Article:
Once again, because the Nikon 1 J2 uses the same sensor and processor as the Nikon 1 J1, comments on its image quality are pretty much exactly the same.
Images straight from the camera are generally good, with a decent amount of colour saturation and detail captured by the 10.1 million pixel sensor.
Nikon has added new creative filters to the Nikon 1 J2, presumably in a bid to compete with the likes of smartphone apps such as Instagram. Unfortunately, the selection it has added leaves a little to be desired, certainly being beaten by other competitors in this market.
Those new filters are Selective Colour, Soft, and Miniature mode. While they are relatively easy to use, the lack of customisation is a little bit of a disappointment, especially with regard to Miniature mode. It's also a little disappointing that shooting in raw format when using the filters is not available, so that if you decide you don't like the filter down the line you are stuck with it anyway.
However, one much more flexible option if you want to get more creative is altering Picture Styles when shooting in semi-automatic or fully manual modes. Here you'll find lots of fine control over each style, especially in monochrome. Options to shoot in sepia, cyanotype and other variations of black and white are available, and are good fun to play with.
Other Picture Styles, such as Landscape and Portrait, can also be adjusted as necessary. It's also worth pointing out that images shot here can be shot in raw, enabling post-capture recovery of the "standard" colour if necessary.
One of the most fun features of the Nikon 1 system in the Nikon 1 J2 is Motion Snapshot. This takes a one-second-long, slow-motion video, combining it with a still photo to produce a "living image" effect. It's a great mode to play around with, but is best watched back on the camera screen itself. The resulting video and still are saved as two separate files on the memory card, and sound doesn't seem to be brought across.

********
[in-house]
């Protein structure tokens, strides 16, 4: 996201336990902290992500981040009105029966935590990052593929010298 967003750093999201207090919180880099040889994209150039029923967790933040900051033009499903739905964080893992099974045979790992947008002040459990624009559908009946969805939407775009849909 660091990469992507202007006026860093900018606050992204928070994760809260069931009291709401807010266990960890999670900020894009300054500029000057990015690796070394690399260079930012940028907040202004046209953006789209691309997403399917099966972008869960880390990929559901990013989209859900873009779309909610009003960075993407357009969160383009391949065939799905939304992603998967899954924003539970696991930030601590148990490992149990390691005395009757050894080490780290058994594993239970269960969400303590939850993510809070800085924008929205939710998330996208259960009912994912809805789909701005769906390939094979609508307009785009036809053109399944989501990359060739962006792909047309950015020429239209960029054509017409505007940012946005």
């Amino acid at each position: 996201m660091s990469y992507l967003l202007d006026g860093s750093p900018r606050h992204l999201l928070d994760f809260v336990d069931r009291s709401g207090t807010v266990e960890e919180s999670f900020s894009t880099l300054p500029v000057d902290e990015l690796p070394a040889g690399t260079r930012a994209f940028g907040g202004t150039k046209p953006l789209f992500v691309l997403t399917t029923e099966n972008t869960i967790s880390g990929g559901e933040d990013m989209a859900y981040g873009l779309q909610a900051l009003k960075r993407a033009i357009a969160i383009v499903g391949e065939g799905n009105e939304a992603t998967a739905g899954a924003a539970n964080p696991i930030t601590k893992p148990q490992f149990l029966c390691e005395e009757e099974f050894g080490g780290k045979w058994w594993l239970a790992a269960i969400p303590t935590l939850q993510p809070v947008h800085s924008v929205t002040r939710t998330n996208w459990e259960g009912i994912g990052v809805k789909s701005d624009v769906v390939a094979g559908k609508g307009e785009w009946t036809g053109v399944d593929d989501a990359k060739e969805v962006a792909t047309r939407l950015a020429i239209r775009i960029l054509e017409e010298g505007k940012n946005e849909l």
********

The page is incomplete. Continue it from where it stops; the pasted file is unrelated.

Smart Photo Selector is the key feature Nikon has used to market this camera. It works by shooting 20 high resolution images before the shutter button has even been fully pressed. The camera then automatically chooses the best five images, from which you can choose your favourite. This mode works pretty well, and is especially handy for those people wanting to photograph kids or pets, since these subjects tend to be a little harder to capture.
Examining images at 100% on the screen does reveal that fine detail is a little soft, but at standard printing sizes this shouldn't be a problem at all.
Multi-purpose Matrix metering does a good job, even with mixed lighting conditions. When shooting in P/A/S/M mode, you can also alter metering modes to choose from Center-weighted and Spot metering if you find that Matrix isn't doing a good enough job.
Considering the Nikon 1 system houses a small sensor, it does a decent job of capturing detail, although our tests have revealed that it doesn't compete with Micro Four Thirds cameras, which user a bigger sensor.
As already mentioned, the screen is the biggest noticeable improvement on the Nikon 1 J2. Now boasting a resolution of 920,000 dots, it is a much more enjoyable device to use when compared with its predecessor, the Nikon 1 J1.
Images appear bright and crisp, and it is viewable from a wide number of angles in all but the brightest of sunlight.